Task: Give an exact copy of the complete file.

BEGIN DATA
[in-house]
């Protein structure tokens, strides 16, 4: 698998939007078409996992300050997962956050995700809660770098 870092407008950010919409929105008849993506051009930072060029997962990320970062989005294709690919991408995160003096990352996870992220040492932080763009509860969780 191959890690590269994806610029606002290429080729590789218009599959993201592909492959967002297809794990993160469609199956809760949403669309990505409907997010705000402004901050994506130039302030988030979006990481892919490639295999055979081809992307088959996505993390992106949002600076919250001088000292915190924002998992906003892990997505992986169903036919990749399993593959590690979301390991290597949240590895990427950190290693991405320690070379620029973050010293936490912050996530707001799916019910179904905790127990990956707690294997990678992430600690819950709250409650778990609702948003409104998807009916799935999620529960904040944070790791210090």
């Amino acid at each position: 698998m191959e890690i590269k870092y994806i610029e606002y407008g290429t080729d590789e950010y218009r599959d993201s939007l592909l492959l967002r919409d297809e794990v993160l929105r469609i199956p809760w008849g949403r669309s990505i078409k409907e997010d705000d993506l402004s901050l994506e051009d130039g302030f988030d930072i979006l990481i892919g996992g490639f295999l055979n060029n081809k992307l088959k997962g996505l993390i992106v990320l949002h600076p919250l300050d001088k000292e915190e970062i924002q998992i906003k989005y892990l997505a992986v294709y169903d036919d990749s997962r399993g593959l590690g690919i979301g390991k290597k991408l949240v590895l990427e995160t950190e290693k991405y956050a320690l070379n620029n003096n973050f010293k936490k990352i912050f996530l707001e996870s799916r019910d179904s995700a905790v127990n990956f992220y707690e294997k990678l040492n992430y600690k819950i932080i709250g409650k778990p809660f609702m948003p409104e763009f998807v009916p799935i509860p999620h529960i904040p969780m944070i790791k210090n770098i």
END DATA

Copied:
[in-house]
């Protein structure tokens, strides 16, 4: 698998939007078409996992300050997962956050995700809660770098 870092407008950010919409929105008849993506051009930072060029997962990320970062989005294709690919991408995160003096990352996870992220040492932080763009509860969780 191959890690590269994806610029606002290429080729590789218009599959993201592909492959967002297809794990993160469609199956809760949403669309990505409907997010705000402004901050994506130039302030988030979006990481892919490639295999055979081809992307088959996505993390992106949002600076919250001088000292915190924002998992906003892990997505992986169903036919990749399993593959590690979301390991290597949240590895990427950190290693991405320690070379620029973050010293936490912050996530707001799916019910179904905790127990990956707690294997990678992430600690819950709250409650778990609702948003409104998807009916799935999620529960904040944070790791210090």
């Amino acid at each position: 698998m191959e890690i590269k870092y994806i610029e606002y407008g290429t080729d590789e950010y218009r599959d993201s939007l592909l492959l967002r919409d297809e794990v993160l929105r469609i199956p809760w008849g949403r669309s990505i078409k409907e997010d705000d993506l402004s901050l994506e051009d130039g302030f988030d930072i979006l990481i892919g996992g490639f295999l055979n060029n081809k992307l088959k997962g996505l993390i992106v990320l949002h600076p919250l300050d001088k000292e915190e970062i924002q998992i906003k989005y892990l997505a992986v294709y169903d036919d990749s997962r399993g593959l590690g690919i979301g390991k290597k991408l949240v590895l990427e995160t950190e290693k991405y956050a320690l070379n620029n003096n973050f010293k936490k990352i912050f996530l707001e996870s799916r019910d179904s995700a905790v127990n990956f992220y707690e294997k990678l040492n992430y600690k819950i932080i709250g409650k778990p809660f609702m948003p409104e763009f998807v009916p799935i509860p999620h529960i904040p969780m944070i790791k210090n770098i």